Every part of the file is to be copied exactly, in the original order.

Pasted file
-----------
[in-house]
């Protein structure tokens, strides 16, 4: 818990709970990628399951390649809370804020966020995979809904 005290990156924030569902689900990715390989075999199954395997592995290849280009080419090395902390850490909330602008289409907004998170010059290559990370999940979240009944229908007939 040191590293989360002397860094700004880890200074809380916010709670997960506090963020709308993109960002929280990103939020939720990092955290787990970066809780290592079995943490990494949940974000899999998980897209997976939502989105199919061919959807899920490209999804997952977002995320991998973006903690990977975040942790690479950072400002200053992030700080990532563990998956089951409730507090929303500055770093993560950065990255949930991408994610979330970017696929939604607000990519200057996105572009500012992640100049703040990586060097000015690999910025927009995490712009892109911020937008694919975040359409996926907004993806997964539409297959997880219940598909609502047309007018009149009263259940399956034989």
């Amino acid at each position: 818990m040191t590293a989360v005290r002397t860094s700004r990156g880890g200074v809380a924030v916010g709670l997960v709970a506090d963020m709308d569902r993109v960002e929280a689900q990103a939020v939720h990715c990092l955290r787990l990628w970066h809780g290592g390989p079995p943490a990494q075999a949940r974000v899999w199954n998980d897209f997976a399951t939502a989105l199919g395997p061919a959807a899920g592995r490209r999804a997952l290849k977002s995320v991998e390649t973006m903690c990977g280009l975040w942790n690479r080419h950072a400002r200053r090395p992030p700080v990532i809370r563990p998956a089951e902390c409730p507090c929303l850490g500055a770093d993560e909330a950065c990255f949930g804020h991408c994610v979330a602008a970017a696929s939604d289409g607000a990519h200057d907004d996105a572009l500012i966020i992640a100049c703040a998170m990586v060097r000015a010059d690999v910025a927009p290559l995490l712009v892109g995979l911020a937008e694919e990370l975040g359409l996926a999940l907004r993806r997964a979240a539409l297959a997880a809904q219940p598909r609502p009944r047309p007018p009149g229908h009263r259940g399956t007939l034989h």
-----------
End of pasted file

[in-house]
């Protein structure tokens, strides 16, 4: 818990709970990628399951390649809370804020966020995979809904 005290990156924030569902689900990715390989075999199954395997592995290849280009080419090395902390850490909330602008289409907004998170010059290559990370999940979240009944229908007939 040191590293989360002397860094700004880890200074809380916010709670997960506090963020709308993109960002929280990103939020939720990092955290787990970066809780290592079995943490990494949940974000899999998980897209997976939502989105199919061919959807899920490209999804997952977002995320991998973006903690990977975040942790690479950072400002200053992030700080990532563990998956089951409730507090929303500055770093993560950065990255949930991408994610979330970017696929939604607000990519200057996105572009500012992640100049703040990586060097000015690999910025927009995490712009892109911020937008694919975040359409996926907004993806997964539409297959997880219940598909609502047309007018009149009263259940399956034989």
């Amino acid at each position: 818990m040191t590293a989360v005290r002397t860094s700004r990156g880890g200074v809380a924030v916010g709670l997960v709970a506090d963020m709308d569902r993109v960002e929280a689900q990103a939020v939720h990715c990092l955290r787990l990628w970066h809780g290592g390989p079995p943490a990494q075999a949940r974000v899999w199954n998980d897209f997976a399951t939502a989105l199919g395997p061919a959807a899920g592995r490209r999804a997952l290849k977002s995320v991998e390649t973006m903690c990977g280009l975040w942790n690479r080419h950072a400002r200053r090395p992030p700080v990532i809370r563990p998956a089951e902390c409730p507090c929303l850490g500055a770093d993560e909330a950065c990255f949930g804020h991408c994610v979330a602008a970017a696929s939604d289409g607000a990519h200057d907004d996105a572009l500012i966020i992640a100049c703040a998170m990586v060097r000015a010059d690999v910025a927009p290559l995490l712009v892109g995979l911020a937008e694919e990370l975040g359409l996926a999940l907004r993806r997964a979240a539409l297959a997880a809904q219940p598909r609502p009944r047309p007018p009149g229908h009263r259940g399956t007939l034989h």